Herbal tea history and health benefits
Herbal tea history and health benefits

Herbal Tea

Herbal Tea

The coincidental discovery of tea, led to allot of experimentation since its beginning. Nowadays herbal teas serve as a devotion to its ancestors and are used in many places and situations, even been incorporated into science. Herbs can be traced back to the beginning of Ayurveda science in India, and according to it, each herb possessed some healing properties and benefit the health immensely if done and used in the correct combination. Usually, herbal tea is made up of three categories of herbs, usually flavouring herbs to make the mixture pleasurable to the senses. Herbs that are essential for healing and complementing the healing process are used when mixed with important ones.

Entire trees and plants can be used when making and manufacturing tea, since all parts serve an important purpose. Hence herbal teas are usually made from seeds, bark, roots, leaves and flowers.

China had been using and specializing in the healing properties of herbs ever since their discovery and to this day continue to use them in traditional medicine. Some of the most popular Chinese herbal teas include Colego TuoCha, De-Tox Guava Tea, Jiaogulan Tea, Natural Relaxing Tea and Cherry Grain Balsam Pear Tea. Colego TuoCha is made of Toucha leaves that are grown in the rocky and misty Yun Nan Province in mainland China. This helps reduce high levels of cholesterol. Some fusions used in the tea are very tropical and quite new, such as the use of guava in herbal tea.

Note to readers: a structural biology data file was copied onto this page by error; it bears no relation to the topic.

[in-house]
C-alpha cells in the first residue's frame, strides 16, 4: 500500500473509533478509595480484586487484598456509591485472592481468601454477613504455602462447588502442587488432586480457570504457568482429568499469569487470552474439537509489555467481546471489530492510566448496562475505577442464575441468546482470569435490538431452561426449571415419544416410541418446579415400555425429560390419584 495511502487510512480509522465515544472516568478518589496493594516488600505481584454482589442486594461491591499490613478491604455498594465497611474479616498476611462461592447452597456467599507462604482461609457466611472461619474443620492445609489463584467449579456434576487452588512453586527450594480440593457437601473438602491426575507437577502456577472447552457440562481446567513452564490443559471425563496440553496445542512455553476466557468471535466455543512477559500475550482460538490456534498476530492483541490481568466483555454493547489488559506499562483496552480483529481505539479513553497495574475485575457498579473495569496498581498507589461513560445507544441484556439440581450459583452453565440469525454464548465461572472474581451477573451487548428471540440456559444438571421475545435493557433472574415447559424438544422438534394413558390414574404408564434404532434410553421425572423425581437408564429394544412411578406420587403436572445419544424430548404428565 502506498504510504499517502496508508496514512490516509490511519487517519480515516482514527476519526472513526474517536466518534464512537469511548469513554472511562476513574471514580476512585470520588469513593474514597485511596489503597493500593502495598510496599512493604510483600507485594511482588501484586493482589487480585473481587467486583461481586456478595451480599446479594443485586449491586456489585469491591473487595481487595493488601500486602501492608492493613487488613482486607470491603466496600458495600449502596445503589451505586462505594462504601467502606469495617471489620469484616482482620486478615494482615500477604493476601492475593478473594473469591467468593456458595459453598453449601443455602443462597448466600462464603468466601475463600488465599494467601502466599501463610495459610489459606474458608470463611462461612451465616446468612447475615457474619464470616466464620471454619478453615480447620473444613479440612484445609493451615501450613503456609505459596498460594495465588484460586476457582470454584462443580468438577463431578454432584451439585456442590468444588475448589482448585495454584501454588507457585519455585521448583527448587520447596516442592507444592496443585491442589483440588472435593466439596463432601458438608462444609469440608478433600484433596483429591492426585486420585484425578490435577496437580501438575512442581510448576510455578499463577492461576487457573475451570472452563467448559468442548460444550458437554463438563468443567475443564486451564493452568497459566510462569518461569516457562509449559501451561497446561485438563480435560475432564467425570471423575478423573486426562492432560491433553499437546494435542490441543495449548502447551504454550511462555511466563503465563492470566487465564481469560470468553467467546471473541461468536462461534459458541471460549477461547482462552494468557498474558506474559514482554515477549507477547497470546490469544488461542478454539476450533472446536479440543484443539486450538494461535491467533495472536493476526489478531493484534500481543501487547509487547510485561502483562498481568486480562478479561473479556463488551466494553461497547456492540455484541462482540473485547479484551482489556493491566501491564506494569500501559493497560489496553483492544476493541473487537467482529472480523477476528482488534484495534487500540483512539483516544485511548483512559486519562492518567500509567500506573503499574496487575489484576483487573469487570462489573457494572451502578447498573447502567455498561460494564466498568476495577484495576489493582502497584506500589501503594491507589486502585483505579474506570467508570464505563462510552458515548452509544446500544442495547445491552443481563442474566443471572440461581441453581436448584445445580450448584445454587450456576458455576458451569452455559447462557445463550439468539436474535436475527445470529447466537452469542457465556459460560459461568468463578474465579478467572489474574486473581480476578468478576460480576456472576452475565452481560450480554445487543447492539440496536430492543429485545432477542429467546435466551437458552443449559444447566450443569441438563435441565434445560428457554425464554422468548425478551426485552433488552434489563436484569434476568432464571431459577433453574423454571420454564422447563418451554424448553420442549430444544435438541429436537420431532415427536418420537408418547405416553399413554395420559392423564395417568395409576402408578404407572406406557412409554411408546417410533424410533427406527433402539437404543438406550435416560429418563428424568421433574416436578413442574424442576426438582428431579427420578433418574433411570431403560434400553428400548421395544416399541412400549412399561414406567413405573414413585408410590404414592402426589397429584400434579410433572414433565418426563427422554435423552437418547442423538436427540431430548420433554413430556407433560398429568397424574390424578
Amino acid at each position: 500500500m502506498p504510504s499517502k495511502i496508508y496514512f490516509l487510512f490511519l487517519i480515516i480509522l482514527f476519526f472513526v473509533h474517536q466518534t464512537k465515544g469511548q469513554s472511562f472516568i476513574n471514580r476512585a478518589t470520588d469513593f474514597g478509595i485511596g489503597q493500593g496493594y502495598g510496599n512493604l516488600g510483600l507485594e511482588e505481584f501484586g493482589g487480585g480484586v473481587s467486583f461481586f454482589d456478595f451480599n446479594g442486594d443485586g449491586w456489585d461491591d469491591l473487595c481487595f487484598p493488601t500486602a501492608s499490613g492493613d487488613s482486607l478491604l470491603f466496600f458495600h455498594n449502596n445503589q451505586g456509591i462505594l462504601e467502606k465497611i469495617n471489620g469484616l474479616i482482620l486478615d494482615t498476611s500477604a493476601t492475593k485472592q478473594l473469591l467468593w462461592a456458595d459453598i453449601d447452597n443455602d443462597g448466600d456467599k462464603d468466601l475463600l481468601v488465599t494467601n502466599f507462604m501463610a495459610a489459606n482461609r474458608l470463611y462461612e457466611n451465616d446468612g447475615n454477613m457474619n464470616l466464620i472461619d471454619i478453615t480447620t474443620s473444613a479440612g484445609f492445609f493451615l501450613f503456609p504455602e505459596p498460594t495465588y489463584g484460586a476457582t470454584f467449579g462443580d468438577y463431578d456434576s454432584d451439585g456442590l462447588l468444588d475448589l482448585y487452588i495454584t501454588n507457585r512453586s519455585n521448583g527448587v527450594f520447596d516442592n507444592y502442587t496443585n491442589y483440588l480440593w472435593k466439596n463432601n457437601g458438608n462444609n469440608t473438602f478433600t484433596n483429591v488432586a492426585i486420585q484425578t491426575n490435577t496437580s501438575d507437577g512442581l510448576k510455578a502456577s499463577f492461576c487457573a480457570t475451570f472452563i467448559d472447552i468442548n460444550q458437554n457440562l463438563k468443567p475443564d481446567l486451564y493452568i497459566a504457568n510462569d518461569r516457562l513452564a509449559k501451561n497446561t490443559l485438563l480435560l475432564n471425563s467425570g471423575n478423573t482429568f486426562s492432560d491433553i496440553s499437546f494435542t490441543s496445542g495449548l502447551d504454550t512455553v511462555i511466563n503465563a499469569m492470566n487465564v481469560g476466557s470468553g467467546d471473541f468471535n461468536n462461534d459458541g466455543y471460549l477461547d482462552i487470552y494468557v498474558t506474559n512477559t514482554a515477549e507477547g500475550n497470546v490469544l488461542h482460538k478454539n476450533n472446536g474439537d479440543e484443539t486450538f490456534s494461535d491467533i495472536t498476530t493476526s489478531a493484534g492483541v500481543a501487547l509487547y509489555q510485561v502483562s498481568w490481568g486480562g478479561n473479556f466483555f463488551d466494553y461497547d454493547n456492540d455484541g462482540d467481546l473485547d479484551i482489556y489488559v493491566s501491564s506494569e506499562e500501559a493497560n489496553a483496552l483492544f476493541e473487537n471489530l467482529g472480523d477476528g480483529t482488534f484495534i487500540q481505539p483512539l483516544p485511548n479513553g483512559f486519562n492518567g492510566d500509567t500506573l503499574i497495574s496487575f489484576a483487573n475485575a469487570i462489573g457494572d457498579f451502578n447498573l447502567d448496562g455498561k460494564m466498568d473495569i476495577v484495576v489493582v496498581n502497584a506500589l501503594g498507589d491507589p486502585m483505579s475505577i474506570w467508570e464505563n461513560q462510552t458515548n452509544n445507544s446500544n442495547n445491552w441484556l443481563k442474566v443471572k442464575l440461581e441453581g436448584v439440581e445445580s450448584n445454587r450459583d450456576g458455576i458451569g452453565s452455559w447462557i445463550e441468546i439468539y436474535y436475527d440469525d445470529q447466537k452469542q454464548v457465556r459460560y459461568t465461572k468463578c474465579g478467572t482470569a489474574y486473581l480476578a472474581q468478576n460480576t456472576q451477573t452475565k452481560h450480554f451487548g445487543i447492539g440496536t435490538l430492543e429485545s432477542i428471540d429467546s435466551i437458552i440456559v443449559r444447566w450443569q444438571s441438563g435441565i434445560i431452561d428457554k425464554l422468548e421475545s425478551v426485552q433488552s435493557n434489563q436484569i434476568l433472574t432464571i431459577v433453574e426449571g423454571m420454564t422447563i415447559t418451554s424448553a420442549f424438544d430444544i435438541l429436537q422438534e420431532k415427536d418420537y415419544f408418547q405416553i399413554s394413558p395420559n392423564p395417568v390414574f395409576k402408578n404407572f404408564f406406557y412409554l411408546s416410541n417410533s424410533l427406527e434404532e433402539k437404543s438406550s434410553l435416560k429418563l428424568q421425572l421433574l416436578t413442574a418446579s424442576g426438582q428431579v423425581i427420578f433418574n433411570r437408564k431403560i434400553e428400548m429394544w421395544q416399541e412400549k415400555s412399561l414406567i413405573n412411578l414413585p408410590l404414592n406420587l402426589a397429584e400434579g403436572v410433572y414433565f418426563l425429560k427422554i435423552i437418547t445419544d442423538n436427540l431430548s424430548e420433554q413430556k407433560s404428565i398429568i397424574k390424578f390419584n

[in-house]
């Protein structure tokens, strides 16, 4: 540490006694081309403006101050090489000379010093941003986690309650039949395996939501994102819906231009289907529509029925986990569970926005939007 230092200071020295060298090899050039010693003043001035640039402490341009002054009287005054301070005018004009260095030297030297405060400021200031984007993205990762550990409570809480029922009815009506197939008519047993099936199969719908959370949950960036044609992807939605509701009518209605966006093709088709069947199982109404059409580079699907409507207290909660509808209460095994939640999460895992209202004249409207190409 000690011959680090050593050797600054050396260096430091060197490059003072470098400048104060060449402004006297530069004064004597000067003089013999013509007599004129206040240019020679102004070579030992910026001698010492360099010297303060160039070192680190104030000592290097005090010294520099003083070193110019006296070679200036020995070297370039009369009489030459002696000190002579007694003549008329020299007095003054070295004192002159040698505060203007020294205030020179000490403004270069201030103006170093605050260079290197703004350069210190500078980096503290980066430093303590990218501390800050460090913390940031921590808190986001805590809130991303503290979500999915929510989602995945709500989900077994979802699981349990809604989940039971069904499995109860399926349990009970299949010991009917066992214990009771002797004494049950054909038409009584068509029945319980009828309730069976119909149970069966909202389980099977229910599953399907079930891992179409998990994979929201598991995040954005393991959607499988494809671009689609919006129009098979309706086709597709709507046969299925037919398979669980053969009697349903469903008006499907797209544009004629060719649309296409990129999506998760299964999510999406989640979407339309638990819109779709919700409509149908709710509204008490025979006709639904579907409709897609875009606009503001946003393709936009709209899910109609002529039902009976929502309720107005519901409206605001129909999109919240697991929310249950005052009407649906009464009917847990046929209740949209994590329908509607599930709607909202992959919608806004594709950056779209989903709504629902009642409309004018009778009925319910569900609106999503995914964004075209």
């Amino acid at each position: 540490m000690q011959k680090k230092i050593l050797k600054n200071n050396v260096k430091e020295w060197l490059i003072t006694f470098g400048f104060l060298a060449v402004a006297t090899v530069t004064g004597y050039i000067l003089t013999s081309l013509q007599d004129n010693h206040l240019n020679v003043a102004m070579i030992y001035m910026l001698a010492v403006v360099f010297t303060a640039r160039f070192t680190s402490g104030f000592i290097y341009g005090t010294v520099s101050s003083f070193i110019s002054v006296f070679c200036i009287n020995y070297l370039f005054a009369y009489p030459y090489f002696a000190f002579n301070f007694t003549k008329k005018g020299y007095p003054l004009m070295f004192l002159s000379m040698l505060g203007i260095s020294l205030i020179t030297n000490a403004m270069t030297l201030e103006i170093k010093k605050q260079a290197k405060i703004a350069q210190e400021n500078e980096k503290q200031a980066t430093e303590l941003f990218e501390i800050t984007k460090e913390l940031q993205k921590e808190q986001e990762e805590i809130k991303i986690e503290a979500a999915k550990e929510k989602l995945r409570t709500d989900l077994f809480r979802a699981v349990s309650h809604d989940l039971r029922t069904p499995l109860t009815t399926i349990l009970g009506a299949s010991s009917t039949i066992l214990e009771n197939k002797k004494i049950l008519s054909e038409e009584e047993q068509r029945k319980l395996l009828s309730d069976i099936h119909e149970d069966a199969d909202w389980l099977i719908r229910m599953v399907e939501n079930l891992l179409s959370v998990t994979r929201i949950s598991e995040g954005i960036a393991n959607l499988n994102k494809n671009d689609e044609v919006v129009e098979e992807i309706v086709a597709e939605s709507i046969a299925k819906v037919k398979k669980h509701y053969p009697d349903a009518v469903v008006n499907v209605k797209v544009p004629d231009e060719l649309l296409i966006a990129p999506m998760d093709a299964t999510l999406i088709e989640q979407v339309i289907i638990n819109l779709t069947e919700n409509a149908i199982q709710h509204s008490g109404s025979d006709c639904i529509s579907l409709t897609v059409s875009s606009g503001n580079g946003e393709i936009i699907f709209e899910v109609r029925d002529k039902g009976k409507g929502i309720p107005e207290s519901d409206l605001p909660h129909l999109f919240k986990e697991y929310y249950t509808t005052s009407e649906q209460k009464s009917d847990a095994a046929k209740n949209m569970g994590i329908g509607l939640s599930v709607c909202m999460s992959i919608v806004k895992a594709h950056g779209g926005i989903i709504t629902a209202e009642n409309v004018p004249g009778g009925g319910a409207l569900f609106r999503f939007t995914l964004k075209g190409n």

The most popular herbal teas in western countries are Chamomile Tea, Ginger Tea, Rosemary, Dandelion and Damiana.

There are three way in which to prepare herbal teas. The first method is infusion; by placing herbal tea into a cup or teapot, adding boiling water and allowing mixture to steep for allocated amount of time until infused with flavours. the second method is straining, also an easy process, by placing an appropriate amount of herbal tea and adding hot water over the top the tea is left to steed and is then ready to be enjoyed. The final method is decoction, it takes slightly longer than the other two methods and the cooking time depends on the types and quantity of plants being used.

If using your own herbs to make a tea blend, either fresh, powdered or dried herbs can be used. Even common herbs can be excellent as a base, such a sage, mint, rose-mary and thyme, from the cupboard. Add spices such as ginger, nutmeg and cinnamon and you have the perfect combination to a fantastic and healthy herbal tea.

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